Monday, July 18, 2011

Why the Disconnect?

New job creation is lagging woefully behind, our legislators can't seem to compromise for the public good and the middle class is experiencing record wage stagnation - if they're lucky enough to still be employed at all.

Pretty dismal stuff, right?

Then you get a report like this one, from ThomasNet's Industry Market Barometer:

From upgrading facilities to buying technology, industrial companies are confidently investing in their businesses to build upon a period of sustained growth, according to the results of ThomasNet’s newest Industry Market Barometer™ (IMB).

Nearly half (45 percent) of the companies responding report growth over the last six months of 2010, and 88 percent of those are confident in their future expansion. The survey reveals a set of specific strategies that fueled this growth, from customer retention efforts to movement into new markets and product development. Bolstered by the results of these strategies, respondents are investing more in their companies and recruiting talent in anticipation of increased customer demand.

What in the world is happening to create such a huge disconnect between our economic sectors?

I certainly can't explain it, but it might have something to do with this Tale of Two Recoveries from the New York Times.

Even as the stock market and industrial production have recovered strongly over the past few years, jobs and personal income are way down.

Thomas Friedman addresses one of the causes in his New York Times column:

Look at the news these days from the most dynamic sector of the U.S. economy — Silicon Valley. Facebook is now valued near $100 billion, Twitter at $8 billion, Groupon at $30 billion, Zynga at $20 billion and LinkedIn at $8 billion. These are the fastest-growing Internet/social networking companies in the world, and here’s what’s scary: You could easily fit all their employees together into the 20,000 seats in Madison Square Garden, and still have room for grandma. They just don’t employ a lot of people, relative to their valuations, and while they’re all hiring today, they are largely looking for talented engineers.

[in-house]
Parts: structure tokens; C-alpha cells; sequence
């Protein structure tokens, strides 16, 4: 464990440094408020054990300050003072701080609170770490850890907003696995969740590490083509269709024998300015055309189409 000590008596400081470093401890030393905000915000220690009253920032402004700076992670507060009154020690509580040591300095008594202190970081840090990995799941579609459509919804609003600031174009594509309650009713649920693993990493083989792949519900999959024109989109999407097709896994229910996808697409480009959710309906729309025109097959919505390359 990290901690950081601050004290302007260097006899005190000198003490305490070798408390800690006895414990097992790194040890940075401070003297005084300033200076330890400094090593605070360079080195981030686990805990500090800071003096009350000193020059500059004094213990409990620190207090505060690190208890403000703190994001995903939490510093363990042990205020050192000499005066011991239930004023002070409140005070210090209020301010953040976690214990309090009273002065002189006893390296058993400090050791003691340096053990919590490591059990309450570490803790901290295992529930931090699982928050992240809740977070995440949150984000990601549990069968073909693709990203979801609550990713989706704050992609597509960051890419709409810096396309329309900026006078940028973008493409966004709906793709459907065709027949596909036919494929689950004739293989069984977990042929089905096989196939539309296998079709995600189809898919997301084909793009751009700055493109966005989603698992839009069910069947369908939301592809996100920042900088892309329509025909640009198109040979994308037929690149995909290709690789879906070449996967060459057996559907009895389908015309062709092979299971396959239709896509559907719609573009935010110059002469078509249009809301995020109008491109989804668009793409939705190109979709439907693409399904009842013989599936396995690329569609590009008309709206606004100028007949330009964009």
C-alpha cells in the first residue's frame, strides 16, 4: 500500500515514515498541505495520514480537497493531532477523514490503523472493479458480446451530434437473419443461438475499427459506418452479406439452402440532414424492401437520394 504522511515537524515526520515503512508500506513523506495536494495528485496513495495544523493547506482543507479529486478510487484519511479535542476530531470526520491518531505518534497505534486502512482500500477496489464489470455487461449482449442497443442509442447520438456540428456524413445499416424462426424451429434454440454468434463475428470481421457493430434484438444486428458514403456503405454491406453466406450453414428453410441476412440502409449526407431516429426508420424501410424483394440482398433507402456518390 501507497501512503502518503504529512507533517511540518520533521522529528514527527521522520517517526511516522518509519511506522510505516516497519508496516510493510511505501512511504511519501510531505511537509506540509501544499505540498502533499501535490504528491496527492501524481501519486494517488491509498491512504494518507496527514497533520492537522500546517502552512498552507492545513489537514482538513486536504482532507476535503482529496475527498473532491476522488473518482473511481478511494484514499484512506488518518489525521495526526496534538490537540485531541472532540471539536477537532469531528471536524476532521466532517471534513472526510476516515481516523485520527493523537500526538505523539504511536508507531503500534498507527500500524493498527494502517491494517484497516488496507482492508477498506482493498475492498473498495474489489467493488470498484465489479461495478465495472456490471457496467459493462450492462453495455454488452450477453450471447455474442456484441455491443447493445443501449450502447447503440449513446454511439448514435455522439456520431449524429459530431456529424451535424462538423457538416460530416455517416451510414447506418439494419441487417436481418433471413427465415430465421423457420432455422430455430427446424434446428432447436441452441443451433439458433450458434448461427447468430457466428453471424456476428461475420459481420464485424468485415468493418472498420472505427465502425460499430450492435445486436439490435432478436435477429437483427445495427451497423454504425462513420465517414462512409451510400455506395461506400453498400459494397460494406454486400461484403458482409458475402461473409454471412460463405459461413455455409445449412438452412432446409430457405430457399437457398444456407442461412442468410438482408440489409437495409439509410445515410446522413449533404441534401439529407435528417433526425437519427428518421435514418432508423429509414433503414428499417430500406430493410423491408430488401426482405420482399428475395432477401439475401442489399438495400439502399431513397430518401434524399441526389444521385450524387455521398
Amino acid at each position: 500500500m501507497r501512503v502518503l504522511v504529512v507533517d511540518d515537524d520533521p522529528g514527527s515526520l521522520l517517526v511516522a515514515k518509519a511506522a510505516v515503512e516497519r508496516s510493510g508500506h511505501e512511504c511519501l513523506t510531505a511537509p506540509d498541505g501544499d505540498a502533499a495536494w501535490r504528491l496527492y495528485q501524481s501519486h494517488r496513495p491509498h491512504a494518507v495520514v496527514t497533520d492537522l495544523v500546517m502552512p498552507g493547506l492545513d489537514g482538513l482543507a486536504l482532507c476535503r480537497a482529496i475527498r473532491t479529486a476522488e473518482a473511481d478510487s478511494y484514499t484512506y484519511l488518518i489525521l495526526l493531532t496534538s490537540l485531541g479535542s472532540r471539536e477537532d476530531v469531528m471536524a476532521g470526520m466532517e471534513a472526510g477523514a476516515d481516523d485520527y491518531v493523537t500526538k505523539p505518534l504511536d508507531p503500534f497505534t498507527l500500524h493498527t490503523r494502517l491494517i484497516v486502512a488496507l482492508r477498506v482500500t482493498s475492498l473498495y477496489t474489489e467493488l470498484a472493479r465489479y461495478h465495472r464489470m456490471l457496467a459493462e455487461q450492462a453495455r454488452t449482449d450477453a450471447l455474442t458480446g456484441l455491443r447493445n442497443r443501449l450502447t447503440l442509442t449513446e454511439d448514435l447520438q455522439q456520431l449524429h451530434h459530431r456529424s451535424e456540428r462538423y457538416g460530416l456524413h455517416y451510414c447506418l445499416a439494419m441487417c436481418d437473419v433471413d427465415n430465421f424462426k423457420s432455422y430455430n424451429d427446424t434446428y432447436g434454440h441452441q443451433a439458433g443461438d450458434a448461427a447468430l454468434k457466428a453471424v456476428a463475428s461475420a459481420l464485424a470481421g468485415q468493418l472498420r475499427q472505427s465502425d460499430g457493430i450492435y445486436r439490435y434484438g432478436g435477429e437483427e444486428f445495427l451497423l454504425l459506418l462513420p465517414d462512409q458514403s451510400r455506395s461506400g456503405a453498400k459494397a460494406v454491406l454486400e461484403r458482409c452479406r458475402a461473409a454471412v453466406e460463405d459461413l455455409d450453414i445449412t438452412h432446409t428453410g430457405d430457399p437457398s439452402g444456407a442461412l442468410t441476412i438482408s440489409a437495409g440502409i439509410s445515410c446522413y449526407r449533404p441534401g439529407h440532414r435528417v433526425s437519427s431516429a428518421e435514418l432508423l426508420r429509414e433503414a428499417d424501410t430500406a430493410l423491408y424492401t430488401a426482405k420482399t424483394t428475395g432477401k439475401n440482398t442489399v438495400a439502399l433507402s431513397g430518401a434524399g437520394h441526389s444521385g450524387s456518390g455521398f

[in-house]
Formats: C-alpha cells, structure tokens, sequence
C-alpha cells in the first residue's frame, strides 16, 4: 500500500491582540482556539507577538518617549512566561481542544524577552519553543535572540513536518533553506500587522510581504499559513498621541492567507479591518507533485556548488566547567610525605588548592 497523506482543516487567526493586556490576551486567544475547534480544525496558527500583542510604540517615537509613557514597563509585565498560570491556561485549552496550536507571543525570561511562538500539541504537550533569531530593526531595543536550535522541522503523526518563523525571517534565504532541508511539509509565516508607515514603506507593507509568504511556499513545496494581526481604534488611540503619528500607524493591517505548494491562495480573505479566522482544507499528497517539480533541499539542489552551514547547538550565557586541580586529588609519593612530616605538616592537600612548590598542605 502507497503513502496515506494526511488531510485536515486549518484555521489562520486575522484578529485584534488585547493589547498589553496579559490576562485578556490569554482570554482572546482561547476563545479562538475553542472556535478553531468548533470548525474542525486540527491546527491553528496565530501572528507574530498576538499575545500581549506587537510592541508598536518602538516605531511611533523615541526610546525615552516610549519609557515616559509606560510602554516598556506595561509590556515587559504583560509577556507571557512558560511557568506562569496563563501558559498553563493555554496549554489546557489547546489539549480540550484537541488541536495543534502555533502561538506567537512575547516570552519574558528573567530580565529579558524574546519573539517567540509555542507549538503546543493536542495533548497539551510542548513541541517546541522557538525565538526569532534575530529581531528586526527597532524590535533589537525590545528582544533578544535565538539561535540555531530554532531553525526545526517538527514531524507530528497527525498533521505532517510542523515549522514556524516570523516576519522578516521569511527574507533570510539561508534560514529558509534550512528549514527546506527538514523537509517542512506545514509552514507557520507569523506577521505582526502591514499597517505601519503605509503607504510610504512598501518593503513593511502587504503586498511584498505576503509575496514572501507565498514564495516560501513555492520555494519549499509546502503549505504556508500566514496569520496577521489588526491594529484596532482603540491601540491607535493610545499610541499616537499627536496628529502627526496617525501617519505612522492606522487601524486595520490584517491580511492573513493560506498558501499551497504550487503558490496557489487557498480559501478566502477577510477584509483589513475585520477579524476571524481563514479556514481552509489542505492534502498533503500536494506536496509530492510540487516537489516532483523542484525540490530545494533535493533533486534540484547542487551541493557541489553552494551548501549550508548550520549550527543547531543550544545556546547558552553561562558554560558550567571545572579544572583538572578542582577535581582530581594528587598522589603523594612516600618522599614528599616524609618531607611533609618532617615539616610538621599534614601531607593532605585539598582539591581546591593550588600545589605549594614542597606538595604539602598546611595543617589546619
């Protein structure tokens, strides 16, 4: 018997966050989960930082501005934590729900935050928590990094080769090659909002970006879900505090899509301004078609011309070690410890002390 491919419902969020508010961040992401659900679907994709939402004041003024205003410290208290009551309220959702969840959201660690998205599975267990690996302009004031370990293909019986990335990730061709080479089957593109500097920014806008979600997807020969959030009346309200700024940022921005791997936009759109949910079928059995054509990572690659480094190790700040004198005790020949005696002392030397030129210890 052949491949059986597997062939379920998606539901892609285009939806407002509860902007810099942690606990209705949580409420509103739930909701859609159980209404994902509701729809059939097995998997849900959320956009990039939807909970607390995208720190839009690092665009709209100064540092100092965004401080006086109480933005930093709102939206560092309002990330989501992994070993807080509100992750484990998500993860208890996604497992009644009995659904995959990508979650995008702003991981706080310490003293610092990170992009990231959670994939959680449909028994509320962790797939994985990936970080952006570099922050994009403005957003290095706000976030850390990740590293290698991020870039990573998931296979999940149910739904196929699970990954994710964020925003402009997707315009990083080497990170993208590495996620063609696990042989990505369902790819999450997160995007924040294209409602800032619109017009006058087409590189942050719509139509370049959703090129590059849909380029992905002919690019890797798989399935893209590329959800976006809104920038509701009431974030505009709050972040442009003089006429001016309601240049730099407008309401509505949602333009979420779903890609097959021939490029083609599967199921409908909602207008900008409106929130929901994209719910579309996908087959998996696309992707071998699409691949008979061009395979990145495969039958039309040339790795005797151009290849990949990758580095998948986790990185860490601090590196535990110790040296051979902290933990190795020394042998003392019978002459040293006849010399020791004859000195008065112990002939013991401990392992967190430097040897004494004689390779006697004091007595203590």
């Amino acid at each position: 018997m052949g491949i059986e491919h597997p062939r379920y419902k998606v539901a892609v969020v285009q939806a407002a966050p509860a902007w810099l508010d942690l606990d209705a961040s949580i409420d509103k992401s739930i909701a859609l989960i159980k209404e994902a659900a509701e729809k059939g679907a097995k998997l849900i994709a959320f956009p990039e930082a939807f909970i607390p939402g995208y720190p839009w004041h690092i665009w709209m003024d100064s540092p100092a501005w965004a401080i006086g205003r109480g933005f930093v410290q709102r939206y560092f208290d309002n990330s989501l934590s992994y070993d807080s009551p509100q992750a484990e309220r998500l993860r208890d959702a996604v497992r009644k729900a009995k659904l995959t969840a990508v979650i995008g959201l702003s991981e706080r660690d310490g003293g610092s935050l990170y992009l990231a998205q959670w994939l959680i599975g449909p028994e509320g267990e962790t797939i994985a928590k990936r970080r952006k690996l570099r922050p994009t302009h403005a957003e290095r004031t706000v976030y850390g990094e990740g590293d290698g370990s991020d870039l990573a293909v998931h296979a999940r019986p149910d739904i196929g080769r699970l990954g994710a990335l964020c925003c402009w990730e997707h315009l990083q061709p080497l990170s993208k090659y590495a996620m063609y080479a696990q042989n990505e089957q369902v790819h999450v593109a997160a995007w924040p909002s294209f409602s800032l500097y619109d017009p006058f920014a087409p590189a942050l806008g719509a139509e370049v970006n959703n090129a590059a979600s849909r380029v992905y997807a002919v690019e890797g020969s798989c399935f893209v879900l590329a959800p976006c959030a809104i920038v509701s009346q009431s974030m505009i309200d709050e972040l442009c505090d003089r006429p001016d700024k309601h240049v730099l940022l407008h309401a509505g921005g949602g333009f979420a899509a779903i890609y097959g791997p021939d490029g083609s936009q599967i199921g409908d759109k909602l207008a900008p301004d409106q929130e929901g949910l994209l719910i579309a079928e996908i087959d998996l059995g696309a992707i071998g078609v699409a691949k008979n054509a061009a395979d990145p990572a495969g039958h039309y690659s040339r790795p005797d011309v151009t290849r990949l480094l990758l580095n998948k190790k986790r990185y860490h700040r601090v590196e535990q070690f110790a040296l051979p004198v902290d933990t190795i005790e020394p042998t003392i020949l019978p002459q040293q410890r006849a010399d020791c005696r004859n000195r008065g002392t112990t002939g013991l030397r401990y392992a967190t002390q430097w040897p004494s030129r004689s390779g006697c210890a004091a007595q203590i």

What does this mean? Basically, we must all adopt entrepreneurial mindsets, and plan our careers accordingly. Here's how Friedman concludes, quoting an upcoming book by LinkedIn co-founder Reid Garrett Hoffman:

It also means using your network to pull in information and intelligence about where the growth opportunities are — and then investing in yourself to build skills that will allow you to take advantage of those opportunities. Hoffman adds: “You can’t just say, ‘I have a college degree, I have a right to a job, now someone else should figure out how to hire and train me.’ ” You have to know which industries are working and what is happening inside them and then “find a way to add value in a way no one else can. For entrepreneurs it’s differentiate or die — that now goes for all of us.”


  1. I agree the picture is dismal, and I've noticed the extreme disconnect as well, Karen. The graphs are very interesting, and one of the major differences in the two recoveries is construction spending and therefore, housing.

    Without the mad rush to build, which is what helped fuel recovery after the downturn in the 70's, we are left with the tech sector that doesn't require as many bodies....yet. That, along with the reluctance for many companies to spend what capital they have, has left us lagging.

    I don't know what the answer is, other than knowing we need to find a sustainable way to rebuild the economy. Which means finding some way to aid our small businesses, who employ the majority of people in the U.S. today.

  2. Fantastic post, Karen. You connected it.

  3. So true, Lori. Thanks, Petrea.

    There was an additional explanation offered in Sunday's NY Times Review section and I thought it interesting. Basically, we're not spending like we used to and we never will again because credit is just not available in the reckless, ill-advised way it was in the last half-century: